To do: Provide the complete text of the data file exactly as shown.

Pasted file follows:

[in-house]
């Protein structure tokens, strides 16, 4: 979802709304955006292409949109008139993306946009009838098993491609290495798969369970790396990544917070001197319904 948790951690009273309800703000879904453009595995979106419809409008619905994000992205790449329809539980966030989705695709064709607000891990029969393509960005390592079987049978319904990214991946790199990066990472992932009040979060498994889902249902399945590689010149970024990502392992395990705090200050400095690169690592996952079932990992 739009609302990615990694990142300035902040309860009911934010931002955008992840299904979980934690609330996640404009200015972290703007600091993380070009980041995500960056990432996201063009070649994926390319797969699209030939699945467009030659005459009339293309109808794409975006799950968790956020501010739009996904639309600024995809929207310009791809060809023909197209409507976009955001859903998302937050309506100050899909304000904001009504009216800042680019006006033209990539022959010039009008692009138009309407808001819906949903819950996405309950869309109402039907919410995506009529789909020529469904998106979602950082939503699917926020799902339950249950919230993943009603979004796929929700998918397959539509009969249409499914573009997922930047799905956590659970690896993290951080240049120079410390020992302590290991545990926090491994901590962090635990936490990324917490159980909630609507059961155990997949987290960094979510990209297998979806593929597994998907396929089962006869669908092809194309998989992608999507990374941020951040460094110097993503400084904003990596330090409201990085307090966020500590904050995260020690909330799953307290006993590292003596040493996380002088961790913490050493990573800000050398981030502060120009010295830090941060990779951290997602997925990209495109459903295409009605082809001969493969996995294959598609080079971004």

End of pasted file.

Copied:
[in-house]
């Protein structure tokens, strides 16, 4: 979802709304955006292409949109008139993306946009009838098993491609290495798969369970790396990544917070001197319904 948790951690009273309800703000879904453009595995979106419809409008619905994000992205790449329809539980966030989705695709064709607000891990029969393509960005390592079987049978319904990214991946790199990066990472992932009040979060498994889902249902399945590689010149970024990502392992395990705090200050400095690169690592996952079932990992 739009609302990615990694990142300035902040309860009911934010931002955008992840299904979980934690609330996640404009200015972290703007600091993380070009980041995500960056990432996201063009070649994926390319797969699209030939699945467009030659005459009339293309109808794409975006799950968790956020501010739009996904639309600024995809929207310009791809060809023909197209409507976009955001859903998302937050309506100050899909304000904001009504009216800042680019006006033209990539022959010039009008692009138009309407808001819906949903819950996405309950869309109402039907919410995506009529789909020529469904998106979602950082939503699917926020799902339950249950919230993943009603979004796929929700998918397959539509009969249409499914573009997922930047799905956590659970690896993290951080240049120079410390020992302590290991545990926090491994901590962090635990936490990324917490159980909630609507059961155990997949987290960094979510990209297998979806593929597994998907396929089962006869669908092809194309998989992608999507990374941020951040460094110097993503400084904003990596330090409201990085307090966020500590904050995260020690909330799953307290006993590292003596040493996380002088961790913490050493990573800000050398981030502060120009010295830090941060990779951290997602997925990209495109459903295409009605082809001969493969996995294959598609080079971004």